For Coaches Mental block on back handspring

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Jul 29, 2007
My dd is 8 years old who just completed level 3, but is competing as a prep op for the last half of the season. She has her first meet as a prep op at the end of this month. The coaches are wanting to put a roundoff, backhandspring in her routine. She is scared.

I can put one hand on her calf muscle (no back spot, etc...) and she does a great backhandspring. If I remove my hand from her calf and try to get her to do one one her own, she bends her arms and nearly falls on her head, but she is still making it over.

Help!! Is there anything I can say to her, try with her, etc...? She literally has it on her own, she's just won't keep her arms straight. When I spot her calf, her arms are perfectly straight.

Any advice is welcome. Thanks.
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Luckily, RO-BH is easier than a standing BH if done right. Preferably before I have any kid do RO-BH, they can do BH-BH on tumbl-trak.

Another good drill is snap down from a HS to back handspring. I train this by putting a big block near the top edge of a wedge mat and they kick to HS with my help while standing on the wedge ( kicking to HS up the wedge is tough and generally requires me to help them to HS ). I actually motion them to a position past HS ( arched ) which is the position they would normally hit the HS in their BHS.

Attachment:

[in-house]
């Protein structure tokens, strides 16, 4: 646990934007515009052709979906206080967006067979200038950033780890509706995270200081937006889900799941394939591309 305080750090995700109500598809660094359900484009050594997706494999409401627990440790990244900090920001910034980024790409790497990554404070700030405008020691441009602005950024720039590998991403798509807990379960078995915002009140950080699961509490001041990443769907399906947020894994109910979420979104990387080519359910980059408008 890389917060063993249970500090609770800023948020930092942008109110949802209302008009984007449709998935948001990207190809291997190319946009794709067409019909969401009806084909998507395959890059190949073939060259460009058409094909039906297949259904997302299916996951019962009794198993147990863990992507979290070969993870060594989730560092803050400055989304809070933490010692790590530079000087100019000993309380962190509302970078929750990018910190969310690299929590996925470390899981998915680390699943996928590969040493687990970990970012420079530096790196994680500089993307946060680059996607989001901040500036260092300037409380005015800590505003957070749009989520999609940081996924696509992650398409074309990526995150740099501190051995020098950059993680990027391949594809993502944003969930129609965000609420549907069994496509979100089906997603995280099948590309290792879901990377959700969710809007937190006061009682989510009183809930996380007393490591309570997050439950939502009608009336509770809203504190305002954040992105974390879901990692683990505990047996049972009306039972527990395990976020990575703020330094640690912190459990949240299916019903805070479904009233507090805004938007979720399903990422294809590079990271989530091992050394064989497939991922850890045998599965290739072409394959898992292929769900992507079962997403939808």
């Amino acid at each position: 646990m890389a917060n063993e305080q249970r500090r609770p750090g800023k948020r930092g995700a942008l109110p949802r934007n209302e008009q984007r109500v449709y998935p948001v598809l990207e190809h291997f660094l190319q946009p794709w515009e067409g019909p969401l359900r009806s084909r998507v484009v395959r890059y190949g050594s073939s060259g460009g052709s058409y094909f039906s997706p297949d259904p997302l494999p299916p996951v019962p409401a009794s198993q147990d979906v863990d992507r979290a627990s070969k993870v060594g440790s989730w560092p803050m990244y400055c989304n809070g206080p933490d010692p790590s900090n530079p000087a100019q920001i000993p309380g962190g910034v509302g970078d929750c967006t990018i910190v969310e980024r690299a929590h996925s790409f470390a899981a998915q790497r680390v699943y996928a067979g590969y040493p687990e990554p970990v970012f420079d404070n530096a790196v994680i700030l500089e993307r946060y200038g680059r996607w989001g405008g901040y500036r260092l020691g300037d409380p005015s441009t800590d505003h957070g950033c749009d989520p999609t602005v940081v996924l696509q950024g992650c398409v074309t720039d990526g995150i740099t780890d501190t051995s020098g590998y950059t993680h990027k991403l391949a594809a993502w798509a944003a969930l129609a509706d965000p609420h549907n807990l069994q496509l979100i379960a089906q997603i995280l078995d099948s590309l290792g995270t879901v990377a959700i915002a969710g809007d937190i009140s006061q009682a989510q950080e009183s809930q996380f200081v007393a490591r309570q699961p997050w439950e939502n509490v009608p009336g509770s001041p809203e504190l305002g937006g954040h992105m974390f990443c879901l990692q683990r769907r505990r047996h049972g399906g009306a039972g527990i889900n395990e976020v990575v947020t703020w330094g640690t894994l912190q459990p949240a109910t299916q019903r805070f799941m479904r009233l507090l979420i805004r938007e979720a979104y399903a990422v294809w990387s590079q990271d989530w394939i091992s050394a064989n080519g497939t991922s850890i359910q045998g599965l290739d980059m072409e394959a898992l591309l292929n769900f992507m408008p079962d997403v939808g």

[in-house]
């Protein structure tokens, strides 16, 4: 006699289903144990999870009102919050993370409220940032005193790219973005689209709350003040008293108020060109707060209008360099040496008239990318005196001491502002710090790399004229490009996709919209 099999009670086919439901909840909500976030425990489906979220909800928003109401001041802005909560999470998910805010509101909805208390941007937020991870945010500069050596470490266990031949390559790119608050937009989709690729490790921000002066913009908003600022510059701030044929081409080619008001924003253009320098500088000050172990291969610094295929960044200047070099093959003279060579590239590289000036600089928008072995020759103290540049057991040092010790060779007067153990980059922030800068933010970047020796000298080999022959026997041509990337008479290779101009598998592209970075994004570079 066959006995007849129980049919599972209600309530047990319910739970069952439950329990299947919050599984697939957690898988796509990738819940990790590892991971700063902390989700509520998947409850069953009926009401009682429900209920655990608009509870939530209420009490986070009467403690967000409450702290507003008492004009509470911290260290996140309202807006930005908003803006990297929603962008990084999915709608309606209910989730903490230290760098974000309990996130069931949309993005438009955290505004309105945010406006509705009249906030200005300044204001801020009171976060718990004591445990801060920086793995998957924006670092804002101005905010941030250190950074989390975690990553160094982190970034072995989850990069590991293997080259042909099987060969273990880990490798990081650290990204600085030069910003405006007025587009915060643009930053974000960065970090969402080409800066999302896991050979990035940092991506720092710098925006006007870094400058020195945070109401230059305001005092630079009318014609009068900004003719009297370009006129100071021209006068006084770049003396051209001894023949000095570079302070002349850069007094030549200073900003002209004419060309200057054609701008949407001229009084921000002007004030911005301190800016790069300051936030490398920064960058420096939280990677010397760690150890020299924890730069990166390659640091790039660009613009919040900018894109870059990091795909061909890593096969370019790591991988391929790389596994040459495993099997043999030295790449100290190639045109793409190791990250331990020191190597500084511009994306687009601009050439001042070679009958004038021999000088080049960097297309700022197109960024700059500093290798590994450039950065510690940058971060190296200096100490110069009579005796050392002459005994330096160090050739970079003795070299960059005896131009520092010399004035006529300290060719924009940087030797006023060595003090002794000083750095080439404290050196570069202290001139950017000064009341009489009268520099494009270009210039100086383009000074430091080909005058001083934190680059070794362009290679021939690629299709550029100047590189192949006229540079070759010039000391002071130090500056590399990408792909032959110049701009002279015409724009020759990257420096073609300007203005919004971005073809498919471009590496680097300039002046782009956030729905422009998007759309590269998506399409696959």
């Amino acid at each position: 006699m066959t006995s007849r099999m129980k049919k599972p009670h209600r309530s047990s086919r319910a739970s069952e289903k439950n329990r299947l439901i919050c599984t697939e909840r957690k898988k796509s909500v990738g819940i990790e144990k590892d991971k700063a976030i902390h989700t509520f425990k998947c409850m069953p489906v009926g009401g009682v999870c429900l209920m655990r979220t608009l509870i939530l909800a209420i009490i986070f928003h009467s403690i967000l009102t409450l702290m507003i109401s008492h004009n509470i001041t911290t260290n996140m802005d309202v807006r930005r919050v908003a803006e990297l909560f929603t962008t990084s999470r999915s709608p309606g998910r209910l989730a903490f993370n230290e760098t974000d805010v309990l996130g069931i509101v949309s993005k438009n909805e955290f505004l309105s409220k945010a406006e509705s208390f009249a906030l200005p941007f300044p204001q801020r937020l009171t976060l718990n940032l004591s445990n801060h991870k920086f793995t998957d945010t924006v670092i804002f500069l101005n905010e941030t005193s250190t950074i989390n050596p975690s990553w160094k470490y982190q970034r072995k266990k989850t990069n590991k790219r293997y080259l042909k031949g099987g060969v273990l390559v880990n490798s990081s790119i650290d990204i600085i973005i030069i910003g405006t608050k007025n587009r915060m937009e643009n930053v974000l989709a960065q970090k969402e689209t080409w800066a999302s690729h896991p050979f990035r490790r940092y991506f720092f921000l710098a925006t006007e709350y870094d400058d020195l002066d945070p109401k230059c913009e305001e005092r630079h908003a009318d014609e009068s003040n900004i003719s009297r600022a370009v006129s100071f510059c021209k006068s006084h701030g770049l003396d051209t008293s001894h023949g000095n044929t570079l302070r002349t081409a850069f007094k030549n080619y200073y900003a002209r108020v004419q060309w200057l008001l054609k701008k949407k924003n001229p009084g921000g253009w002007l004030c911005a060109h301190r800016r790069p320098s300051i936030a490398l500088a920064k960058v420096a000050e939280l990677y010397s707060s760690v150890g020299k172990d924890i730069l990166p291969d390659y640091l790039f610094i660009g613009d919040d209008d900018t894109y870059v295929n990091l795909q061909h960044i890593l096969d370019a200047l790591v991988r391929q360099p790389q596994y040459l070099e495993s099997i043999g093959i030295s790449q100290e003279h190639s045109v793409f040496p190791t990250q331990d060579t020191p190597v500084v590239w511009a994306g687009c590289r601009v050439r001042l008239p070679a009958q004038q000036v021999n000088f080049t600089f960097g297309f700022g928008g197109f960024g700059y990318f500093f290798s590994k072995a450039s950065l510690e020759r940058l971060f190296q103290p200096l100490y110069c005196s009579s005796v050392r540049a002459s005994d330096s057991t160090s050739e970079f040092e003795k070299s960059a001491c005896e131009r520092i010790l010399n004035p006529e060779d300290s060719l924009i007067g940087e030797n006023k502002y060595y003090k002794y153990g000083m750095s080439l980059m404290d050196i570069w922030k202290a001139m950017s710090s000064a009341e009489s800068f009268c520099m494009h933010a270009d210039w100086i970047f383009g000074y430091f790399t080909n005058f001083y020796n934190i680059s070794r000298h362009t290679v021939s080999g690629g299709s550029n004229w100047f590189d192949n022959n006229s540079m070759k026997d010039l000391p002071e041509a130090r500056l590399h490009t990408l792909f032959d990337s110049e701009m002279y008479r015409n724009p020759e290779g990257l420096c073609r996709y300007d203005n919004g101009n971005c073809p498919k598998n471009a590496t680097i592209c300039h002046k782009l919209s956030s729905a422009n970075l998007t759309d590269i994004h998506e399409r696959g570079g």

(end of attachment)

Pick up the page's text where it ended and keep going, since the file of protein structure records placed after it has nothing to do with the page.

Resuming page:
They snap their feet down and push off the block and I spot them or they do the BHS.

It will come in time.


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Jan 4, 2008
It is a common problem and not one to be too too stressed about because many kids go through it and it comes good with time. Practising a lot on a trampoline, or tumble trak or mat can help her develop the habit of doing it with straight arms when she is by herself.

Try doing a close spot, have your hand behind the leg but dont actually touch the leg. She will have more confidence knowing it is there, you can then slowly move away from her as her confidence builds.

Use lots of visualisation get her to picture herself doing it with beautiful straight arms and then do it. Make sure she is using positive self talk too, get her to say to herself "straight arms" as she is doing it and make sure she isnt saying "Don't bend your arms". Her coaches need to speak this way too. And say Straight arms rather than dont bend them. Because saying "dont bend" puts a picture in her mind of them being bent and she may then bend them.

Whatever you do dont push her. When she has fear and the skill is rushed she is more likely to develop bad habits. If the skill isnt ready for her to compete dont compete it, and let her know its ok, even if there is a deduction. It is just 1 skill she has many others she will do well, and it is just 1 apparatus again there are others. Dont let her get too stressed about it.
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